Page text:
Review of ‘The Road to Oz’ by L Frank Baum

Have you heard of the Shaggy Man? No, he’s not Scooby-Doo’s best pal, or a character from DC Comics, or the Jamaican singer of ‘It Wasn’t Me’ and ‘Mr Boombastic’ fame. Way before all of these, he was a lovable tramp in the fifth Oz book.

The story begins with Dorothy and Toto meeting the Shaggy Man in Kansas, and then they discover that the road has split into several directions. They pick up another traveller, Button-Bright, an empty-headed boy in a sailor suit. The next to join them is ethereal Polychrome, the rainbow’s daughter. By this time, they know that if they keep going, they should arrive in Oz. Facing challenges on the way, such as almost being turned into soup, two of them temporarily having the heads of animals, and being disturbed by a man who breathes out horrible music, they are determined to cross the Deadly Desert and reach the Emerald City in time for Princess Ozma’s birthday extravaganza.

Illustration of Polychrome drinking from a cup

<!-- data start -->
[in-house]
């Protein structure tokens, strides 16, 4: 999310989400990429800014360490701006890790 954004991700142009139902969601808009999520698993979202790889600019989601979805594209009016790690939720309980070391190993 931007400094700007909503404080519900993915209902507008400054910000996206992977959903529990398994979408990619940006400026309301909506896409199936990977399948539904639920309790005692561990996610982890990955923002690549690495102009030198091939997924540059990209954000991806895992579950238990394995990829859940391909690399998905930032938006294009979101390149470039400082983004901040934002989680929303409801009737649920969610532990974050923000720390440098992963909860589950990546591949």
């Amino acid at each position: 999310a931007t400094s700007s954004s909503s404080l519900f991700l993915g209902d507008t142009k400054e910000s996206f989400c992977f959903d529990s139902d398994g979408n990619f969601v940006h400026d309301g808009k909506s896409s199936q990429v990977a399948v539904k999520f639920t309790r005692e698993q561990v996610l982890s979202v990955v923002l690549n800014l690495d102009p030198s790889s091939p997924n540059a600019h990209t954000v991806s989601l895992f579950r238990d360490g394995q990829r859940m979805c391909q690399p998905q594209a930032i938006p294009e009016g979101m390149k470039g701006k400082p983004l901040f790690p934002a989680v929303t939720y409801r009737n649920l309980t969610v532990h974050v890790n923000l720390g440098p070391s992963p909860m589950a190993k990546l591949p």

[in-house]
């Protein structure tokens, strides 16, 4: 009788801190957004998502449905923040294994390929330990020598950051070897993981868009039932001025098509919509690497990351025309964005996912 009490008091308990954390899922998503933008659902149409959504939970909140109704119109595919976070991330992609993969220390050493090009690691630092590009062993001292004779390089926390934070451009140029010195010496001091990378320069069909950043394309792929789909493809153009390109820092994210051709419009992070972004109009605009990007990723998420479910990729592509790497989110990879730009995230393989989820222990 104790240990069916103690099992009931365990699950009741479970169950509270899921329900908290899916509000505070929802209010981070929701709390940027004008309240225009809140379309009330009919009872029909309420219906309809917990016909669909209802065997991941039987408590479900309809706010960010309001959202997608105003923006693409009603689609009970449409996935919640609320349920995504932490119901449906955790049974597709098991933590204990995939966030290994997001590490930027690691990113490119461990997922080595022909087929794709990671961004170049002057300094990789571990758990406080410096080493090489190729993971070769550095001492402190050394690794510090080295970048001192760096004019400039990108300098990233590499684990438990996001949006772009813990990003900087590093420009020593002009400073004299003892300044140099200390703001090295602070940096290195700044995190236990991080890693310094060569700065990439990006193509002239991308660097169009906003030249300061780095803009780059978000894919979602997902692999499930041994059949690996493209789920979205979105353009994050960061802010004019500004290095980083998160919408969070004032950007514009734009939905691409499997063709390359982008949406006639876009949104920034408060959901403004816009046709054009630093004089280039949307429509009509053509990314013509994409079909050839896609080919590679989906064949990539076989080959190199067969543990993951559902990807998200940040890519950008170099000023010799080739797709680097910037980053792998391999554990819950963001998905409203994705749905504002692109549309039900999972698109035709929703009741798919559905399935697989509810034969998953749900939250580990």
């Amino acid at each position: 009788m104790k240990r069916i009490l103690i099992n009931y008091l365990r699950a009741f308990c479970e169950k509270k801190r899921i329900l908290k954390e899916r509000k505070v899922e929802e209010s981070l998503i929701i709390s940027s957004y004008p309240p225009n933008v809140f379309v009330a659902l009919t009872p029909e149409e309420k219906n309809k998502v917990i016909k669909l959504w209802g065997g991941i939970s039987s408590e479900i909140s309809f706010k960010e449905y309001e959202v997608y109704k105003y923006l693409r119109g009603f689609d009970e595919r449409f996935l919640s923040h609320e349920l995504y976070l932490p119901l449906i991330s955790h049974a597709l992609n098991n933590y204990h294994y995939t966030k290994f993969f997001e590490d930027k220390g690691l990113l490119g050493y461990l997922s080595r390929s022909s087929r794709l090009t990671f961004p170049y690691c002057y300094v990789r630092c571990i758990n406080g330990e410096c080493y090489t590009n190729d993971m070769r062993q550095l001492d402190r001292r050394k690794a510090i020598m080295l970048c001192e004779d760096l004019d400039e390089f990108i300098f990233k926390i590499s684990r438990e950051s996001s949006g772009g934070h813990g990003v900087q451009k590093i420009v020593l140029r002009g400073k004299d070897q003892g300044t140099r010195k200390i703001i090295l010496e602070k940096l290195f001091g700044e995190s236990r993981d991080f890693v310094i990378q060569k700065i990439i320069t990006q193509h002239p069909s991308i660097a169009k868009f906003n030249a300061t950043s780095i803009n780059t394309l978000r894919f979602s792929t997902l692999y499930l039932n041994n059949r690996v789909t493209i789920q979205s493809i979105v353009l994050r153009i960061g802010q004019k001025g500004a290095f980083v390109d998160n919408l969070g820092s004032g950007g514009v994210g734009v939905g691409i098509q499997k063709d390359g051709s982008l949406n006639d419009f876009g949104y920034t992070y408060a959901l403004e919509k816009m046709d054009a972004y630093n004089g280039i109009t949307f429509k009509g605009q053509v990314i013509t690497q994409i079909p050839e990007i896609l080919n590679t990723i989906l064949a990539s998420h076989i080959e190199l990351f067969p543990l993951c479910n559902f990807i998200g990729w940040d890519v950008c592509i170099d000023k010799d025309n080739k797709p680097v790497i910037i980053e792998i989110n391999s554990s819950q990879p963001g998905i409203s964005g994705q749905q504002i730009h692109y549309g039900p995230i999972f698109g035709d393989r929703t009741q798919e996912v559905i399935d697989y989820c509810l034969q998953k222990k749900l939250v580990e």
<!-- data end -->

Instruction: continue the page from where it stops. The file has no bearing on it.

This is a fun story which managed to introduce even more characters that the reader quickly becomes fond of. I liked how everyone makes an effort with Button-Bright even though his standard answer is ‘don’t know’. The Shaggy Man is an interesting character because he seems to be a vagrant by choice – he is strongly against money and is pleased to discover that Oz uses kindness as currency – and being ‘shaggy’ is so essential to his wellbeing that even his new suit of clothes in Oz is bejewelled yet shaggy. I thought Polychrome – Polly for short – was quite a marvellous idea as she is a fairy with swirling hair and clothes who is always dancing and survives on dewdrops. The plot of the story went downhill once everyone reached the Emerald City, as these chapters were mostly descriptions of celebrations, finery and royal visitors. I was puzzled at the inclusion of Santa Claus, as figures with their roots in the real world have not previously appeared in the books. It was as if the author had stuck Santa in there to oblige one of his child readers, whose letters he always mentions in the preface. Perhaps he or she wrote: ‘Dear Mr Baum, I love your books! Please please can you write one with Santa in it?’

Some of the characters from previous books return in this one. Most notably we discover that Jack Pumpkinhead now has a pumpkin farm so that when his head spoils, he always has a replacement. He also lives in a giant pumpkin.

I enjoyed reading this instalment and am certainly going to continue reading the series.

First published in 1909, illustrated by John R Neill. This edition was from Project Gutenberg.

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